Did you hear about the man who opened his high-tech hotel door with a piece of cheese? No, not the start of a joke, but a real situation that was created to demonstrate that RFID (Radio Frequency Identification) technology is vulnerable—in fact, very vulnerable—to information theft and cloning. This is particularly worrisome, because this technology is being looked at for future biometric passport applications.
But, first, let’s get back to the hotel door. It’s now known that RFID tags are very easy to read/write and to clone. So, the researcher in this case bought some RFID-tagged cheese, cloned his hotel keycard RFID tag, wrote the data to the cheese tag, and used the cheese tag to gain entry to his hotel room. Okay, so RFID cards are being hailed as the great hotel keycard. You get into you room reliably, it automates certain room charges like the minibar, controls access to the room safe, and it is durable.
But there are some big “buts” in there. Most RFID cards use data encryption. One major problem is that encryption consumes power, and the only power supply to a passive card is from the querying signal picked up using a loop antenna in the card. Consequently, this very low power level means weak encryption, which means weak security.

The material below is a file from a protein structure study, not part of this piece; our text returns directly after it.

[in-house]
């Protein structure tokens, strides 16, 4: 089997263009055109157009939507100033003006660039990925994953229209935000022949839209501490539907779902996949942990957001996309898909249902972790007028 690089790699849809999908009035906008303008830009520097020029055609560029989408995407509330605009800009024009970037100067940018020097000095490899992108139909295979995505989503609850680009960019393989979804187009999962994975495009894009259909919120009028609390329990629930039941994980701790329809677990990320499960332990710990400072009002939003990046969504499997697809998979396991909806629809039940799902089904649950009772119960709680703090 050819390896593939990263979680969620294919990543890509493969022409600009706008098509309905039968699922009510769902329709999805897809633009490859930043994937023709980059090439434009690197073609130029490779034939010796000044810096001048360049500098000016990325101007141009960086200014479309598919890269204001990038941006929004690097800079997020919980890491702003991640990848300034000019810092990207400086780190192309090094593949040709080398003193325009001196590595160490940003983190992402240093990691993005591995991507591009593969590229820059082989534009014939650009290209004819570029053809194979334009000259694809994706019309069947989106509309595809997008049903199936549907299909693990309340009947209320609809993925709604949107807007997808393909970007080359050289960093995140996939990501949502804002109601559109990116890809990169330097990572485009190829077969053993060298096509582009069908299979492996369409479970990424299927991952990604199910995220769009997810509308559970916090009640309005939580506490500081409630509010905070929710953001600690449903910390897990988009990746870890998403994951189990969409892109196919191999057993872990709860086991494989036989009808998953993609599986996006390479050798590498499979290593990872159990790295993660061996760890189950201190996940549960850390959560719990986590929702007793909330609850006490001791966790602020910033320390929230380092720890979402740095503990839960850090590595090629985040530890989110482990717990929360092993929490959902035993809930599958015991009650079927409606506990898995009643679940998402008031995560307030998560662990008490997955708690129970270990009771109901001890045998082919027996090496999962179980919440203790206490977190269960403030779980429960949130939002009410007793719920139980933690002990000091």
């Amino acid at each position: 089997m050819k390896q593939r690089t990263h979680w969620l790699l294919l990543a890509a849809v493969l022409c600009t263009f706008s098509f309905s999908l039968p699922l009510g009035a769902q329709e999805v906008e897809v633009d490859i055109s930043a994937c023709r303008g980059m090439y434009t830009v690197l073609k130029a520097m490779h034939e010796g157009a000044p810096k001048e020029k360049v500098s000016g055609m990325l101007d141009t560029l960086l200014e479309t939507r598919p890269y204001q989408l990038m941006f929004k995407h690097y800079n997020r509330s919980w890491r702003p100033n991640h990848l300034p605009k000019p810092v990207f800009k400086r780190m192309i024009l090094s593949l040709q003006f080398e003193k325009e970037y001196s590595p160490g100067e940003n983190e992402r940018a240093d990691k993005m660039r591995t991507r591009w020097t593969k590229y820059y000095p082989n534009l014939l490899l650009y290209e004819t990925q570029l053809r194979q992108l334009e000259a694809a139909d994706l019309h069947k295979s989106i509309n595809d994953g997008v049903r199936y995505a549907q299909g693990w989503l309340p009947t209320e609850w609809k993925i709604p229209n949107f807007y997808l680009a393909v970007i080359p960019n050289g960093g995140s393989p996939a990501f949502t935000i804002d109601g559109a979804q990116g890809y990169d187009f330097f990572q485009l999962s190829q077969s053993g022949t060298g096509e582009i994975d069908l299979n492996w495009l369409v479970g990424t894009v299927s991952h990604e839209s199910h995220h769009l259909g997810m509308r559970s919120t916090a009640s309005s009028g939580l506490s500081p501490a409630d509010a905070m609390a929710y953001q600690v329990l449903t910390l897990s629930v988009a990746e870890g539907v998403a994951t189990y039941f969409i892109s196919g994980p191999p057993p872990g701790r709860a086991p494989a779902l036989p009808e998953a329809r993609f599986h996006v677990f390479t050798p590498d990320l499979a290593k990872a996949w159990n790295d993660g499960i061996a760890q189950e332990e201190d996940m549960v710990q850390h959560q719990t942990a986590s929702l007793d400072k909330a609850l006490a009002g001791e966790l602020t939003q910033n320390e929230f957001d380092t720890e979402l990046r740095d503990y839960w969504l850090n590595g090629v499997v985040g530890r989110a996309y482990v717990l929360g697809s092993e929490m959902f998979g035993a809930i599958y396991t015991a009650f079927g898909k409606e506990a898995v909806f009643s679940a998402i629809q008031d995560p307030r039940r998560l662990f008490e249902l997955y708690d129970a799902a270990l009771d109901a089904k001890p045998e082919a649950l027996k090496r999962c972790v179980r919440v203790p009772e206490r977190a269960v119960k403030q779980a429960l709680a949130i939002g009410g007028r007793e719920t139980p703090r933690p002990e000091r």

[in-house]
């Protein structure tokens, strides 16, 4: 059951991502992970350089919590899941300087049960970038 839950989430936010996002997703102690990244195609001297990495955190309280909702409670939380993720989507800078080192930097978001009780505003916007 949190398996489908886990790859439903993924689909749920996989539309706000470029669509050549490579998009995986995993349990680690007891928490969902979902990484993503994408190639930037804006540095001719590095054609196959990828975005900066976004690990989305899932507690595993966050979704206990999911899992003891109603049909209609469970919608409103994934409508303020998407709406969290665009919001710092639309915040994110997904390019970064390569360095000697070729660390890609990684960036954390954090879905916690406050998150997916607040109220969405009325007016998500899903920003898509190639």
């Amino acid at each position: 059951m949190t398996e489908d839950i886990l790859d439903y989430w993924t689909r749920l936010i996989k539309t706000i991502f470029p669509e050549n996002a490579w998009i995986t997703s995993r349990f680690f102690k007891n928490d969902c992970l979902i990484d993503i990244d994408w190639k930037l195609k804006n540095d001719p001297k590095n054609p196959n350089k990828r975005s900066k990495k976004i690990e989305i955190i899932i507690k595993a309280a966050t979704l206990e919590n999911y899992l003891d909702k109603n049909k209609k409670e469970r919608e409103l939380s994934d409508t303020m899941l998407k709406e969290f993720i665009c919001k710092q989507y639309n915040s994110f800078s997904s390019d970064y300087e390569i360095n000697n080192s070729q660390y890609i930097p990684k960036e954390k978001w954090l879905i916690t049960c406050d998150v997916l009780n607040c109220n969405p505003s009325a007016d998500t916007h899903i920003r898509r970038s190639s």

Now back to the business of biometric passports. Using this type of passport will require the holder to have their retina scanned while holding their passport in front of a reader. If both sets of data match, then the holder is clear to pass. However, anyone passing near to the RFID-based passport could, in theory, steal the information from the passport, or corrupt it, or possibly change it, causing the holder to fail the passport test.
Can this be done? Yes it can. A very good demonstration by U.K.-based SecureTest, a provider of penetration testing services for IP networks, recently proved it. Even worse, long-range scanning is technically possible as well.
So what’s to be done? In an age where there’s increasing concern about personal data security, one simple solution to RFID data theft lies in the kitchen cupboard—namely, tin foil. By simply wrapping an RFID card or passport in tin foil renders it impervious to any fraudulent reading and scanning. Not necessarily the most convenient or elegant method of data security, but one that works. Remember, though, to be very careful with this form of passport security when walking through airport security arches. Otherwise, it could turn into a rather alarming experience.